Contradiction In Ki Tisa: Stiff-Necked Appeasers
We were supposed to be dead. If the Holocaust did not finish us off, the Arabs should have done us in.
But we won war after war, each of which was supposed to be the one that rid the Middle East of its Jews.
We rescued hostages from Entebbe against all odds. We swooped down and gathered up Yemenite Jews and later Ethiopian Jews, thousands at a time, and carried them home to Israel. We became a global research and development center for technology, medicine and agriculture.
But we were supposed to be dead.
We fight among ourselves endlessly. Great numbers of us assimilate and lose touch; only somehow, down through the generations, many find their way back.
We are stubborn and unruly.
In 2008, Rabbi Jonathan Sacks wrote an interpretation of one aspect of the weekly portion, Ki Tisa (Exodus 30:11 – 34:35): In spite of the incident with the golden calf, Moses begged God not to abandon the Israelites. Then,
the LORD had said to Moses, “Tell the Israelites, ‘You are a stiff-necked people. If I were to go with you even for a moment, I might destroy you.
Referring to Rabbi Yitzhak Nissenbaum’s understanding, Rabbi Sacks writes:
They are indeed an obstinate people. . . . But just as now they are stiff-necked in their disobedience, so one day they will be equally stiff-necked in their loyalty. Nations will call on them to assimilate, but they will refuse. Mightier religions will urge them to convert, but they will resist. They will suffer humiliation, persecution, even torture and death because of the name they bear and the faith they profess, but they will stay true to the covenant their ancestors made with You. They will go to their deaths saying Ani maamin, “I believe”. This is a people awesome in its obstinacy – and though now it is their failing, there will be times far into the future when it will be their noblest strength.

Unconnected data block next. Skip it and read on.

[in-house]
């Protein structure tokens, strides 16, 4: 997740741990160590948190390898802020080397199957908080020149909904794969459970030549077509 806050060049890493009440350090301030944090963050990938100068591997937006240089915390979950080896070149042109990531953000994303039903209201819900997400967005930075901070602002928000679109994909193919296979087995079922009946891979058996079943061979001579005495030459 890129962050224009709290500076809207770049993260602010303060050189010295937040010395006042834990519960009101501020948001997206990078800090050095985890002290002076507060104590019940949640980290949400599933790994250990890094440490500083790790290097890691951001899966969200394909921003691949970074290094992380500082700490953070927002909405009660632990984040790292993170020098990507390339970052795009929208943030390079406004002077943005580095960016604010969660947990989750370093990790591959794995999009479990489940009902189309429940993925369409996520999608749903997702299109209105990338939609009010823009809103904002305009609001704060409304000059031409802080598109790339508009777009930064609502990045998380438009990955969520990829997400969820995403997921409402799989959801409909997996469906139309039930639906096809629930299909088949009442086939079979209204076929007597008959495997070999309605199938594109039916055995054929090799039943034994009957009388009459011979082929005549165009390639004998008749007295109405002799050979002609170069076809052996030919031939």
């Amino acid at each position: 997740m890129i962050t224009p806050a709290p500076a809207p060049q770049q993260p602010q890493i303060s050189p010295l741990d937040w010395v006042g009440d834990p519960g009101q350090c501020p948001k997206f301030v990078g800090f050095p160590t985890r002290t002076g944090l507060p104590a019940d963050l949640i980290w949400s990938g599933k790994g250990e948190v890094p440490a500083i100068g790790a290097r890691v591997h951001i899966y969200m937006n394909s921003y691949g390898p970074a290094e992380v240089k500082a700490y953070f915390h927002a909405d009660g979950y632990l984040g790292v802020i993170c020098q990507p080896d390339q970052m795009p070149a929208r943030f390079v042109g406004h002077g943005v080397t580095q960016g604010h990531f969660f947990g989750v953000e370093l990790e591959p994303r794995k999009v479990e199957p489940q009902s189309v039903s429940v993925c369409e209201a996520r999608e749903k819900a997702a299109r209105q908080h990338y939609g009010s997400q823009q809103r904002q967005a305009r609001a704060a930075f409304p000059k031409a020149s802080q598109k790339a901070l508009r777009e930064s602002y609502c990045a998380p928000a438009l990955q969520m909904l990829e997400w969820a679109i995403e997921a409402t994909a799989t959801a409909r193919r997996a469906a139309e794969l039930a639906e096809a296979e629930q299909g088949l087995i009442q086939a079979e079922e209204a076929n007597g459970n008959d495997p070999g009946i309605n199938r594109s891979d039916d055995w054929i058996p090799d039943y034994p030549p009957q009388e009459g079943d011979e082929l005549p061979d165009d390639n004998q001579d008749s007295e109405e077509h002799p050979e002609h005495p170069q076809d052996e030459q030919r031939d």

This is something onto which I hold. It makes me proud. It corresponds to the fact that throughout history we Jews have enough traditional and religious members of the tribe without whom we would probably have gone extinct just like many other civilizations that came and went.
Then, after having threatened to destroy us, God adds:
Now take off your ornaments and I will decide what to do with you.’ ” So the Israelites stripped off their ornaments at Mount Horeb.
Is it possible that THIS experience at Sinai set us up for what has become a major feature of a large part of our Jewish population: appeasement? If so, there are those among us who have somehow let other people take the place of God in judging us. I wonder if other-peoples’-regard-for-us might not just be another kind of golden calf that we construct after we grow somewhat complacent some time after yet another deliverance from danger.
I thank God that there are enough Jews who stubbornly lead Torah-observant lives for they are the ones who keep our people alive. And they are the ones least likely to succumb to the trap of feeling the need to appease other people.